She explained that while it is discouraging in some ways, she is also still eager to get into her field. “While not everyone values sociologists, I know the people they help do, and that’s who I’m here for,” said Washington. So when the opportunity arises she hopes to get back out there, in the meantime she said she will keep working at a department store as an essential worker.
While many are looking to get into their industries, others are also looking to leave and retire even amid the coronavirus crisis. Bob Guzowski is one of these retirees.
“I’m a 32 year employee at Central Michigan University, I started in 1987, and I retired in April of 2020, a year that many of us are gonna remember due to this pandemic,” said Guzowski.
He worked in facilities management, particularly with heating and air conditioning. He said his last few weeks on the job was quite different than what he was used to.
“There were some drastic changes, to CMU’s credit one of the first things they implemented was reduced workload, they cut our department’s workload in half so we had less staff on for the exposure so we were working one week on, and one week off,” Guzowski said.
He said another large change came from the fact that most of the university’s students weren’t on campus with classes not in session, this meant less chance of contact and also more flexibility of when they could do certain projects.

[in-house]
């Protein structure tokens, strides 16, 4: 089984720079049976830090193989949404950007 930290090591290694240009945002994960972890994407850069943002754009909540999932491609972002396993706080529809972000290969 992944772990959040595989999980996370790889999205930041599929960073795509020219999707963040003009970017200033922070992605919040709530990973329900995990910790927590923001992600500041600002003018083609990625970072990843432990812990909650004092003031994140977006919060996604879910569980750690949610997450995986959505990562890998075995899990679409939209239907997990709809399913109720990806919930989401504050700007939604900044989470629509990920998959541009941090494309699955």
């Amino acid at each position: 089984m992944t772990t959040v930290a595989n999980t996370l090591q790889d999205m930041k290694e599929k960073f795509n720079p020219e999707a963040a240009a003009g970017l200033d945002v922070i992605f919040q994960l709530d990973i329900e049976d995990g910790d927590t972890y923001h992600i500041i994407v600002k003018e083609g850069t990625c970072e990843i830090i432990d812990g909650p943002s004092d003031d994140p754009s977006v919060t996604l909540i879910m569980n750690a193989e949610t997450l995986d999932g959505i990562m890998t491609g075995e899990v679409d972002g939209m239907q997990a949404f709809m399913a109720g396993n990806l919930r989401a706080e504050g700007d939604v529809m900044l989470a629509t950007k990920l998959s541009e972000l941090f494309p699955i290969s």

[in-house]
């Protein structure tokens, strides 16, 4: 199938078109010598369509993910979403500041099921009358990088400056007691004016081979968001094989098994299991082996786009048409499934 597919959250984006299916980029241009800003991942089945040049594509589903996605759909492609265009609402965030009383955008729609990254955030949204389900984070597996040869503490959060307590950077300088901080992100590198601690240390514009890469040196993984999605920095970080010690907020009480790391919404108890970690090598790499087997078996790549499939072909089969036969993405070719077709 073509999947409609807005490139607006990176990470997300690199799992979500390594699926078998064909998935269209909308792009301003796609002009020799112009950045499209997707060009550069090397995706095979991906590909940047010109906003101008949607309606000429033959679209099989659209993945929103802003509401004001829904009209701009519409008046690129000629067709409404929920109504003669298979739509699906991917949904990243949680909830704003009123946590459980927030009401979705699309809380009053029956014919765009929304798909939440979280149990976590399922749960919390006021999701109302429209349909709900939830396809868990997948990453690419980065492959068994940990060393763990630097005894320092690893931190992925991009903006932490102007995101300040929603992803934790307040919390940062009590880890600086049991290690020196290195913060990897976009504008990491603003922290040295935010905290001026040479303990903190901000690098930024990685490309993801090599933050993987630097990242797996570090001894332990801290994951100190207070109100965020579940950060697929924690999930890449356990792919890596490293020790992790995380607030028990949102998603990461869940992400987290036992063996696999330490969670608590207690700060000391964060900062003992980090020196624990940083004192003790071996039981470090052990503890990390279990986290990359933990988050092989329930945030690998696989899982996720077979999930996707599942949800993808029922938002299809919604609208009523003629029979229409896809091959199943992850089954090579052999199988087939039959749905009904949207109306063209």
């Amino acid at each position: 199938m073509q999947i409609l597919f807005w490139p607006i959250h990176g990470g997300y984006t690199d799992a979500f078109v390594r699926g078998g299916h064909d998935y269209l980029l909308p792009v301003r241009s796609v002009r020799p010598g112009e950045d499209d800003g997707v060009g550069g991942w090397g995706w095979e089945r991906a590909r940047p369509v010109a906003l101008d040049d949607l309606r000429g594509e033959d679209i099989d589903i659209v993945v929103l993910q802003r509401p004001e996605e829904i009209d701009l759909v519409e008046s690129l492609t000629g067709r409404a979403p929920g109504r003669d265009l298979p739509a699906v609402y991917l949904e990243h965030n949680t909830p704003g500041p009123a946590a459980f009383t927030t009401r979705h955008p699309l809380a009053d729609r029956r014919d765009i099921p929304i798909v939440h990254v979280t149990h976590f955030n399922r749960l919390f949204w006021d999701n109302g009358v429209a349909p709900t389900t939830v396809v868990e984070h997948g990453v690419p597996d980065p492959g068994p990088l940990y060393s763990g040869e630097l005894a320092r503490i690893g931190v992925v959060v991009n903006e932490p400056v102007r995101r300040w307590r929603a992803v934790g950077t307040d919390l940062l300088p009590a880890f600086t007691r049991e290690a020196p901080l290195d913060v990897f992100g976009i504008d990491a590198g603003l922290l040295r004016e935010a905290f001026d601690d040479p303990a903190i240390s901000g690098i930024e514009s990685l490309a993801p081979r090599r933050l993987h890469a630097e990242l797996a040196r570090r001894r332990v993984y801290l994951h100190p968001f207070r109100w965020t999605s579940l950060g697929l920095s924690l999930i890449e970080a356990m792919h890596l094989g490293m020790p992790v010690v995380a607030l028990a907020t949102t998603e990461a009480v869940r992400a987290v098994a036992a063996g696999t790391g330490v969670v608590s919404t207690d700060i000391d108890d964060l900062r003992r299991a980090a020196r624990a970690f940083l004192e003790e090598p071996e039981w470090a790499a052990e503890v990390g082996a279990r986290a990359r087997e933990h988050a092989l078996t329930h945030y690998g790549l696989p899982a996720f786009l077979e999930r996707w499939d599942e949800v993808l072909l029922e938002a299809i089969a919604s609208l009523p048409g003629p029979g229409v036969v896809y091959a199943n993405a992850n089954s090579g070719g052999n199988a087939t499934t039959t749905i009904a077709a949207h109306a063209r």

Guzowski said because of the changes to the job towards the end it let him ease into retirement.
“I would classify myself as one of the more fortunate ones, this was a planned retirement, I turned 62 in May, and I’m very fortunate to have a good employer and a pension plan,” said Guzowski. This pension plan, he said, has alleviated some financial worry because it decreases his reliance on investments as he retires-- the market unstable as it is right now.
Guzowski said in his retired life the biggest disruption has been to his social life, seeing his friends, family, and even going to church have been nearly impossible since the pandemic began. He said if anything he’s had a bit of extra time to work on some of his hobbies.
Guzowski describes his hobbies as simple, part of his somewhat rural lifestyle, “I’m a beekeeper, so I’ve been able to keep that up, it doesn’t require too much contact with people so that’s good,” he said. “I’m also an avid fisherman, me and my wife both, so we’ve been able to continue our fishing activities out on Saginaw Bay.”
Guzowski said he looks forward to being able to see his friends and family again once it is safe to, until then he’s enjoying his time off as he starts to live out his Golden years.
“You really just gotta take this one day at a time,” said Karin Merillat who is far from retirement, “Every single day is totally different than the last and anything could happen.”
For Merillat, Washington, and even Guzowski there may be a lot of waiting and taking it slow as they wait for there to be some sort of normal. Until that point is reached they may have to just take it one day at a time.